Sabbath: Thessalonica in Paul’s Day

Read for This Week’s StudyJohn 11:48-501 John 2:15-171 Cor. 9:19-27John 3:3-81 Cor. 16:19.

Memory Text: “Though I am free and belong to no man, I make myself a slave to everyone, to win as many as possible” (1 Corinthians 9:19, NIV).

Key Thought: A short study of the context of ancient Thessalonica demonstrates that Paul’s approach to the citizens of Thessalonica was unique and carefully crafted.

The primary focus of this lesson will be a summary of what history, literature, and archaeology tells us about Thessalonica.

This material is important for two reasons. First, it helps us to understand how Paul’s original hearers and readers would have understood him. In so doing, it clarifies the meaning of what he wrote and the impact it had back then on both church and society.

Second, the more we know about the ideas and beliefs of the Thessalonians, the better we can understand that against which Paul was reacting. In order to promote the gospel, Paul would also have to correct wrong ideas. So, while this lesson is not directly focused on the Bible, it sets the stage for our reading of the biblical text of 1 and 2 Thessalonians during the rest of this quarter’s lessons.

Study this week’s lesson to prepare for Sabbath, July 21.



Sabbath: Thessalonica in Paul’s Day — 7 Comments

  1. History, science and all disciplines, etc., properly used, are useful to help us understand God and the scriptures better. It's good to know we will use them this week. God bless His children!

  2. This week lessons is a wonderful one because it will tell us how about the thessalonicans demeanour during Paul's time. The memory text tells us that Paul, though been free and unslave for sin, still yet he made himself a slave in order to win souls as many as possible to Christ, what is he telling us, to belittle ourselves, make ourselves slaves to unbelievers in order to draw their souls to Christ, if so, to what limit or extent will it be?

  3. I appreciate the course this quarter's lessons take. I have always thought that context is vitally important and knowing the background of the church and culture of the area to which Paul is writing is definitely part of that context.

    While I do agree that Thessalonica presented some peculiar challenges to Paul we must remind ourselves that Macedonia, of which Thessalonica was a part, was involved in centuries of Hellenism (Greek thinking) which overflowed into the Roman Empire in many ways and even found itself in some Jewish thinking around Jerusalem. So while there certainly were local traditions in the same way that there was at Ephesus and Jerusalem there was also a general culture throughout the entire Mediterranean region to which Paul had to address himself.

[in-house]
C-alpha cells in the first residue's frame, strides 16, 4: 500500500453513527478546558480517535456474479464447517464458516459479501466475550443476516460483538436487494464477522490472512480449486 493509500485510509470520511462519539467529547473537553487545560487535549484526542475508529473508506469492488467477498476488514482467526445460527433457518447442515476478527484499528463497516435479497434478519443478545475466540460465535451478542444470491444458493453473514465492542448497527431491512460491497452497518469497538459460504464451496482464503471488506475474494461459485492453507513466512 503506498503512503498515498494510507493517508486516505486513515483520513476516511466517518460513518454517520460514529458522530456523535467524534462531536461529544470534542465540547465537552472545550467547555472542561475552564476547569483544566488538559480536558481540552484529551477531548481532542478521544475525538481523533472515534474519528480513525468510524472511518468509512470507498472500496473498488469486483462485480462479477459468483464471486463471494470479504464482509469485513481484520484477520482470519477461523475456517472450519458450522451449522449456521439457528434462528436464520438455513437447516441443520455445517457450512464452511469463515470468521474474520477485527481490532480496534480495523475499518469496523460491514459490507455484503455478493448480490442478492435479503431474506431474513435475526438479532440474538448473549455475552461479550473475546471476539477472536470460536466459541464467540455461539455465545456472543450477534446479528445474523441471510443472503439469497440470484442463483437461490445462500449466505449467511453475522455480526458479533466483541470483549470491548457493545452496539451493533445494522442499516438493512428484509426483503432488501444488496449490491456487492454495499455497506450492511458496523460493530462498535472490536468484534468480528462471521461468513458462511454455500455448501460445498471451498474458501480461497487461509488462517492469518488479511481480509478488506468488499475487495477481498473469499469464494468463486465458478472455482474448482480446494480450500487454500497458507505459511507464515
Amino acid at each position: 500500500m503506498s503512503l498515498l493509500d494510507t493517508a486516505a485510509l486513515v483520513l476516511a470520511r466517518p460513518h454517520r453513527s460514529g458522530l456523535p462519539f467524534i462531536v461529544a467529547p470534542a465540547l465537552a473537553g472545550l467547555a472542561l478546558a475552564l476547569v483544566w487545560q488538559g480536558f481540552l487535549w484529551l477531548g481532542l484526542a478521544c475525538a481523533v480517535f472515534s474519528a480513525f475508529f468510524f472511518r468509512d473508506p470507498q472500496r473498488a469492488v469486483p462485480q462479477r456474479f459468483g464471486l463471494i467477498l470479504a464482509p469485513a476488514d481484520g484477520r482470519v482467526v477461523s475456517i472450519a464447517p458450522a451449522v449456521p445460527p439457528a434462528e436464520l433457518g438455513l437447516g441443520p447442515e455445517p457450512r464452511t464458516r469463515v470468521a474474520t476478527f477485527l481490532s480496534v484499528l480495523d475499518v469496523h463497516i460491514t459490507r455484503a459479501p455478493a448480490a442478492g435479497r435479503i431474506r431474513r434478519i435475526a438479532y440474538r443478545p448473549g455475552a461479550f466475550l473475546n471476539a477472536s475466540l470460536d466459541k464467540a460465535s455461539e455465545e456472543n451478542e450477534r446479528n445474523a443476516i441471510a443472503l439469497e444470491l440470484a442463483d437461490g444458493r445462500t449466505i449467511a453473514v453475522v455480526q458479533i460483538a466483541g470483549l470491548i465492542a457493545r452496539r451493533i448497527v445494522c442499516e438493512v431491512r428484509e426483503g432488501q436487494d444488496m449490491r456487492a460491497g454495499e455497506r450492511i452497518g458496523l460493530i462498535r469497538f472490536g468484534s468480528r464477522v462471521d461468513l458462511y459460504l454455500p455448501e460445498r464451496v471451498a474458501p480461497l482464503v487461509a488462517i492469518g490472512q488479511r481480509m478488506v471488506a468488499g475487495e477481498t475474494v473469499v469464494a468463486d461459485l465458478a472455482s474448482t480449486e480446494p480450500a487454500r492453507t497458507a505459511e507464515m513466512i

On top of that I believe we should realize that the church was born out of Paul's preaching in the synagogue concerning the Jewish concepts of the Messiah. Therefore the base of the church was Judaism not local custom and tradition. However, people will be people and with a pagan background the Gentiles often resorted to pagan thinking and ways of doing things which they would have naturally brought into the church.

    Certainly some problems were more prominent in some churches and less in others but I feel that they were probably visible at least to some extent in all of the churches. That may be one of the reasons why Paul's letters were of interest to Christians everywhere and were circulated as widely as they were ("The Pauline epistles were circulating, perhaps in collected forms, by the end of the 1st century AD" [Wikipedia article, "Development of the New Testament canon"] this also could be why Peter said what he did in 2 Pet 3:15-16).

  4. Its nice to know that as Seventh-day Adventists we can publish something like this to help us study. Because the quarterly for this quarter was short.

  5. The study is wonderful, I got this little in my mind still we need to have true love to our friends of ours. They want to experience innermost love they lack from this world. Paul gives us a way for this on how to win souls.

  6. There will be no future without the past. Inspiration says, prophets wrote more for our time and less for their time. Scriptures affirms that whatever is written therein, is for examples. God, the all knowing, knew what condition will be prevailing in latter days-which are these we find ourselves in. The world is every second, minute, hour, day bringing new things that leaves our minds with wonder - the very existence of our creator. Beloved lets lift our heads up for there is our salvation. Solomon in his day explored in his wisdom what he thought could bring happiness and comfort, but today he is telling us that is vanity. Lord help us!

    • So true as long as we don't make all prophesy applicable only to the end times. Some are of course, but not all.


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